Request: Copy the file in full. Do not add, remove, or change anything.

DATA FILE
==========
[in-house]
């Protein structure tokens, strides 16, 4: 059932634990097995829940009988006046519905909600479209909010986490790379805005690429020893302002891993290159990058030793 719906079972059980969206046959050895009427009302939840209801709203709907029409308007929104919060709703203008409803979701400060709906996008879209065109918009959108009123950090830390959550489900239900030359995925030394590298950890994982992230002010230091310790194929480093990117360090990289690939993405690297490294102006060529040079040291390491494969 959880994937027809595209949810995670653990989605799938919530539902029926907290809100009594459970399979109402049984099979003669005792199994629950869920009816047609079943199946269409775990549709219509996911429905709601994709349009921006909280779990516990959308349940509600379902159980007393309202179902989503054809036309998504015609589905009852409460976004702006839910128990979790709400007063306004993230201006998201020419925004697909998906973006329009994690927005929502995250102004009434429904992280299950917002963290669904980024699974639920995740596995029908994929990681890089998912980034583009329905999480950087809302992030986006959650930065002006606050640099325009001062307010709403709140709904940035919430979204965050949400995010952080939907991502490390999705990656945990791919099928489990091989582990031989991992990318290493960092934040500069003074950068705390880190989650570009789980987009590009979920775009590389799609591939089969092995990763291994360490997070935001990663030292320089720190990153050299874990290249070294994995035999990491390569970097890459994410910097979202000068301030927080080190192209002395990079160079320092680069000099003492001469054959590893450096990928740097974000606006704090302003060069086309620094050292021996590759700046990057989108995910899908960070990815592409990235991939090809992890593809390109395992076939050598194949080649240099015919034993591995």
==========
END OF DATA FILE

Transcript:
[in-house]
């Protein structure tokens, strides 16, 4: 059932634990097995829940009988006046519905909600479209909010986490790379805005690429020893302002891993290159990058030793 719906079972059980969206046959050895009427009302939840209801709203709907029409308007929104919060709703203008409803979701400060709906996008879209065109918009959108009123950090830390959550489900239900030359995925030394590298950890994982992230002010230091310790194929480093990117360090990289690939993405690297490294102006060529040079040291390491494969 959880994937027809595209949810995670653990989605799938919530539902029926907290809100009594459970399979109402049984099979003669005792199994629950869920009816047609079943199946269409775990549709219509996911429905709601994709349009921006909280779990516990959308349940509600379902159980007393309202179902989503054809036309998504015609589905009852409460976004702006839910128990979790709400007063306004993230201006998201020419925004697909998906973006329009994690927005929502995250102004009434429904992280299950917002963290669904980024699974639920995740596995029908994929990681890089998912980034583009329905999480950087809302992030986006959650930065002006606050640099325009001062307010709403709140709904940035919430979204965050949400995010952080939907991502490390999705990656945990791919099928489990091989582990031989991992990318290493960092934040500069003074950068705390880190989650570009789980987009590009979920775009590389799609591939089969092995990763291994360490997070935001990663030292320089720190990153050299874990290249070294994995035999990491390569970097890459994410910097979202000068301030927080080190192209002395990079160079320092680069000099003492001469054959590893450096990928740097974000606006704090302003060069086309620094050292021996590759700046990057989108995910899908960070990815592409990235991939090809992890593809390109395992076939050598194949080649240099015919034993591995």